A wish list of unlikely sales measurements.
We’re all struggling to measure the effectiveness of our sales efforts. This is nothing new. It used to be handled through account books, call reviews, lots of paper shuffling back and forth – and much of it, frankly, was useless at helping to arrive at any conclusions about which activities were effective and which ones were not.
Ask any salesperson who has been in a professional selling position for 20 years or more, and they will tell you that most of the time, those reports were really more of a checkbox rather than an effective tracking method.
Fast forward to today, and CRM systems have become much more sophisticated, and have provided to some extent the illusion that everything was being monitored effectively. Metrics would deliver sales increases, a more efficient sales force and a more effective selling proposition for organizations. Unfortunately, in the real world of the automotive aftermarket, this is not always the case.
So here are metrics I wish (only half jokingly) were tracked CRM companies.
Boomerang Customer Tracking
Many of those CRM systems metrics are based on a model of customer and supplier relationships that is not that closely tied to reality. Measuring something like churn, for example, often described as a key metric to track, really doesn’t apply in a market the same way when there are a limited number of customers and a limited number of suppliers. And those customer and supplier relationships, while they may wander from each other over time, often intersect repeatedly over time.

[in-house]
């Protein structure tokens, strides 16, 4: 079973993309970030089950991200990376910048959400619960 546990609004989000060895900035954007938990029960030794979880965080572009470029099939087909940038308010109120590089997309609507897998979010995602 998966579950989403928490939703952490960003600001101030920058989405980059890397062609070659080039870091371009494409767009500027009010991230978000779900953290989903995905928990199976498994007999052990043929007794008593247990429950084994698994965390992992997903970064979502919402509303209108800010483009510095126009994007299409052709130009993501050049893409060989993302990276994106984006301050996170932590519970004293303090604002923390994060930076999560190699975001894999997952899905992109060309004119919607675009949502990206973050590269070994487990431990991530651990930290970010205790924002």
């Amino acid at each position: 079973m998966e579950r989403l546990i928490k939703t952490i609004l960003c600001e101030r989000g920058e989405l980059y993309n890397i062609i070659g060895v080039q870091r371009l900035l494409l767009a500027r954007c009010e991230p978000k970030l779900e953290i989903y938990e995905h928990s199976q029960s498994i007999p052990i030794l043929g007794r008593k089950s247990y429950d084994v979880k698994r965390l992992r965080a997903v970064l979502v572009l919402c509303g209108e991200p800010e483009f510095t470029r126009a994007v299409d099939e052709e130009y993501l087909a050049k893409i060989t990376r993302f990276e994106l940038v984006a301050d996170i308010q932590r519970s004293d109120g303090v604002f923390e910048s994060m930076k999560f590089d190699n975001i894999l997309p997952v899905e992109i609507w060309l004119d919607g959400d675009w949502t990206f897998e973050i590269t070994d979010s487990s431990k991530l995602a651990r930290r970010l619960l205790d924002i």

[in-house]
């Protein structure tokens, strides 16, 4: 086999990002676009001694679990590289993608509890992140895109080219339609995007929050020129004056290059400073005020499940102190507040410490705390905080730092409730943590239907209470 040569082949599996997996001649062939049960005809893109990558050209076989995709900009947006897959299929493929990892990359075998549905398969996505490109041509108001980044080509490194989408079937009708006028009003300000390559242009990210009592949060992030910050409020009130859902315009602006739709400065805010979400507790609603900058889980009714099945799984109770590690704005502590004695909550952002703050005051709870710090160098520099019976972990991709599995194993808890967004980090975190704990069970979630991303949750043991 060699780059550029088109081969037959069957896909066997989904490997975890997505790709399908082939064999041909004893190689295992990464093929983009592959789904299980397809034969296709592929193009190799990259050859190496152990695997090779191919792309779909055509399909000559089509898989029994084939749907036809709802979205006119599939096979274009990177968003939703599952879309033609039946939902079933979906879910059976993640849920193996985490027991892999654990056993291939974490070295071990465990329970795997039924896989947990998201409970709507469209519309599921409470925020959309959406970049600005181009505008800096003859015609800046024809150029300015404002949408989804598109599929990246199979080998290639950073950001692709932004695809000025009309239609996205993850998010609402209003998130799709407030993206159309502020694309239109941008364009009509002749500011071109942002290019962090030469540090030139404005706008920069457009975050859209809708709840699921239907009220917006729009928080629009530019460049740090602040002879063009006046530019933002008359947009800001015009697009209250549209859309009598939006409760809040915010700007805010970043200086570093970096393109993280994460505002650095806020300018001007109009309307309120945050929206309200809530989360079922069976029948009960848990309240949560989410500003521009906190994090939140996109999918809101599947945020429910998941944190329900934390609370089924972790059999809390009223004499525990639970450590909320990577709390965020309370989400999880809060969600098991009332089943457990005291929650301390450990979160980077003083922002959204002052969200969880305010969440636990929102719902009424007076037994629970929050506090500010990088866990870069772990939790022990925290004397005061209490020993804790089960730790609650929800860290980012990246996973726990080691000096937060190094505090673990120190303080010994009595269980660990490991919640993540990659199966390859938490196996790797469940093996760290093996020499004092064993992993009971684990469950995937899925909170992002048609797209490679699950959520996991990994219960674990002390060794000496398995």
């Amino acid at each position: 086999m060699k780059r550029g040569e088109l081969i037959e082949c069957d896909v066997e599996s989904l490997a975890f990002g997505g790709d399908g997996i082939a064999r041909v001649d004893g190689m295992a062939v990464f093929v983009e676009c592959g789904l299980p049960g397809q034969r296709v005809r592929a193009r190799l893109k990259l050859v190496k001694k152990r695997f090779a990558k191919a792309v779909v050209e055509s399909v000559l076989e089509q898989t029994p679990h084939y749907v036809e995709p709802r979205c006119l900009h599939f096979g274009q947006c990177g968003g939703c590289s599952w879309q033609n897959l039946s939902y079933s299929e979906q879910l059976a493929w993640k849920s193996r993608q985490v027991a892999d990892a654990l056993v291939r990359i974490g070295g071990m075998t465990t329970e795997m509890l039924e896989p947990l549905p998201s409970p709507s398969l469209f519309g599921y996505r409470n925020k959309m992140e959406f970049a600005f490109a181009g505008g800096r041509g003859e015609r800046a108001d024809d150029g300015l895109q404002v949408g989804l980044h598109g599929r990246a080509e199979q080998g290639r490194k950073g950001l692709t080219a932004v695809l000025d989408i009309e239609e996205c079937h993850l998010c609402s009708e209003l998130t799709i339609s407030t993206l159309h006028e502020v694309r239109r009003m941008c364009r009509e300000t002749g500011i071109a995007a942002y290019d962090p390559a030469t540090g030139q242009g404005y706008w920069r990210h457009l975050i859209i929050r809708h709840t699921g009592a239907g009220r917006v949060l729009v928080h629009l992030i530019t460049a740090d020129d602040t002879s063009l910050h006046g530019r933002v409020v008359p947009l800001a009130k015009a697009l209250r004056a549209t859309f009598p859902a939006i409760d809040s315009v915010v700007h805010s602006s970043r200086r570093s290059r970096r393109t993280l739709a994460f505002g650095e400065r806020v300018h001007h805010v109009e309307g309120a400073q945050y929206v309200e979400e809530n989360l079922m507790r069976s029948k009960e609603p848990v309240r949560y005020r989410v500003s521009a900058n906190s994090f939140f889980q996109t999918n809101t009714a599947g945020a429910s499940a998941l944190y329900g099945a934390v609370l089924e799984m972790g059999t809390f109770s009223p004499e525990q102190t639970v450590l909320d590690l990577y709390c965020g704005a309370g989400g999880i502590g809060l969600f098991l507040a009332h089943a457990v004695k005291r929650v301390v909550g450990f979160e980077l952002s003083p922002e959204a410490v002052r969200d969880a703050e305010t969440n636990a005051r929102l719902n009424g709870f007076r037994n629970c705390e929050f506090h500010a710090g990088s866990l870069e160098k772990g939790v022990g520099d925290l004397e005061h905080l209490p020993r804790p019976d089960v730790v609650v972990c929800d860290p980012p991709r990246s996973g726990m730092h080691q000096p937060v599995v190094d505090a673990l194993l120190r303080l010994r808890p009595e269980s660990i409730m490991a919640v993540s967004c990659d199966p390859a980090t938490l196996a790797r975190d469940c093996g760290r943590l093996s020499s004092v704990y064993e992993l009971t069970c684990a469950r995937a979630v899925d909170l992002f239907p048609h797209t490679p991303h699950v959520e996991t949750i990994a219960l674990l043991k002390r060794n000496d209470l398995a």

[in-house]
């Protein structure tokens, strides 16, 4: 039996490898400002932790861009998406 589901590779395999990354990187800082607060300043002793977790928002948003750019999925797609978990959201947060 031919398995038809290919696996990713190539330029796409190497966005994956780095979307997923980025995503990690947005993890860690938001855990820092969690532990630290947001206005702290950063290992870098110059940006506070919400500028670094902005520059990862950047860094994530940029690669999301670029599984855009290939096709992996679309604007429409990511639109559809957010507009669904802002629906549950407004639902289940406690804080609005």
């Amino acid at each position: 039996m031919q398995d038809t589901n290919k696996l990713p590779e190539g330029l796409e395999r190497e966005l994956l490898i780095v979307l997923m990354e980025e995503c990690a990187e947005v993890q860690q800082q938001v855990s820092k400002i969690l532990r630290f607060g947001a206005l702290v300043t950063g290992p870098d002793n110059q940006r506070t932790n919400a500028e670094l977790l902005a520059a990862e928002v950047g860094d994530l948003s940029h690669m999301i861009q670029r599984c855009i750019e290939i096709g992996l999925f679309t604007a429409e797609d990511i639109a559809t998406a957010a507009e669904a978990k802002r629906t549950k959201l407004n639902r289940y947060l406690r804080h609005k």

So while it’s certainly important to know if you are losing business from a customer, whether partially or totally, that is not necessarily the same as indicating that that customer is gone forever.
Especially in local markets served by jobbers and regional warehouses, it is quite common for customers to be enticed away to other supplier relationships for a time, only to return later due to the personal relationships that they might have with shop owners or counter people.
Quality of Interactions
It is pretty normal for salespeople to be tracked on how many customer contacts they make, how many calls, how many notes, how many interactions they have with customers, and to judge their work on that basis. What would really be better would be to track the quality of those interactions. (And I’m not just talking about whether the sale came through or not, though that’s obviously very important.) A metric like this would speak much more precisely to the relationships that your sales professionals have with their clients.
If you are putting a strong emphasis on just the quantity of calls, you are going to naturally drive salespeople to conduct shorter calls with their customers, and move rapidly to the sales proposition, rather than building relationships, and having longer conversations with clients that might unlock more opportunities and potentially, tie customers to your organization more effectively through those stronger relationships.
Engaging Story Telling
It would be great to measure how interesting your salespeople are, right? In classic sales, we often talked about sales professionals having the “gift of the gab,” or some such quality. To my personal experience, those folks who are more interesting, can tell interesting stories, and have interesting activities outside of the specific business concern, are more likely to develop good relationships with their customers.